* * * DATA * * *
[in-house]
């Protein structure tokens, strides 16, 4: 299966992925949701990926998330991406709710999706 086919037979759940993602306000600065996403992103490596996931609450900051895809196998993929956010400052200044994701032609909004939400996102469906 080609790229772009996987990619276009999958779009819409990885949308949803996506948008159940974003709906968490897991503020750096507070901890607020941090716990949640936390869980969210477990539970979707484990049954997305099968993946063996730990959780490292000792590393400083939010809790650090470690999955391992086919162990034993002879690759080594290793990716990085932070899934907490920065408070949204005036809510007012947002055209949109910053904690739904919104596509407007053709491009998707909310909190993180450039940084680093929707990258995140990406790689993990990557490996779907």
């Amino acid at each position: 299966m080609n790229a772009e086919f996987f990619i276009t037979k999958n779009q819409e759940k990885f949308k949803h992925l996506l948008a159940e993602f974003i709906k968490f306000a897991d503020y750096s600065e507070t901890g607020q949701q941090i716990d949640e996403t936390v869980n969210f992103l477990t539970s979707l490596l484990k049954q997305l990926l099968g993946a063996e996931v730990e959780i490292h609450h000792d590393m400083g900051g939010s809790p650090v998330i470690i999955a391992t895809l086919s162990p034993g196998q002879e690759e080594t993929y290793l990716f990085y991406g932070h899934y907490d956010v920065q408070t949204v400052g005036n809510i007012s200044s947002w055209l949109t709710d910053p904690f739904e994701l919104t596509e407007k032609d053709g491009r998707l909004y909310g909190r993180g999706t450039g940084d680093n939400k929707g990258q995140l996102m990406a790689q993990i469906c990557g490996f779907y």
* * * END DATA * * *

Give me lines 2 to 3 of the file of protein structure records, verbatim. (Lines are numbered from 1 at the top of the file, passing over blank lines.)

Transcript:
């Protein structure tokens, strides 16, 4: 299966992925949701990926998330991406709710999706 086919037979759940993602306000600065996403992103490596996931609450900051895809196998993929956010400052200044994701032609909004939400996102469906 080609790229772009996987990619276009999958779009819409990885949308949803996506948008159940974003709906968490897991503020750096507070901890607020941090716990949640936390869980969210477990539970979707484990049954997305099968993946063996730990959780490292000792590393400083939010809790650090470690999955391992086919162990034993002879690759080594290793990716990085932070899934907490920065408070949204005036809510007012947002055209949109910053904690739904919104596509407007053709491009998707909310909190993180450039940084680093929707990258995140990406790689993990990557490996779907």
């Amino acid at each position: 299966m080609n790229a772009e086919f996987f990619i276009t037979k999958n779009q819409e759940k990885f949308k949803h992925l996506l948008a159940e993602f974003i709906k968490f306000a897991d503020y750096s600065e507070t901890g607020q949701q941090i716990d949640e996403t936390v869980n969210f992103l477990t539970s979707l490596l484990k049954q997305l990926l099968g993946a063996e996931v730990e959780i490292h609450h000792d590393m400083g900051g939010s809790p650090v998330i470690i999955a391992t895809l086919s162990p034993g196998q002879e690759e080594t993929y290793l990716f990085y991406g932070h899934y907490d956010v920065q408070t949204v400052g005036n809510i007012s200044s947002w055209l949109t709710d910053p904690f739904e994701l919104t596509e407007k032609d053709g491009r998707l909004y909310g909190r993180g999706t450039g940084d680093n939400k929707g990258q995140l996102m990406a790689q993990i469906c990557g490996f779907y």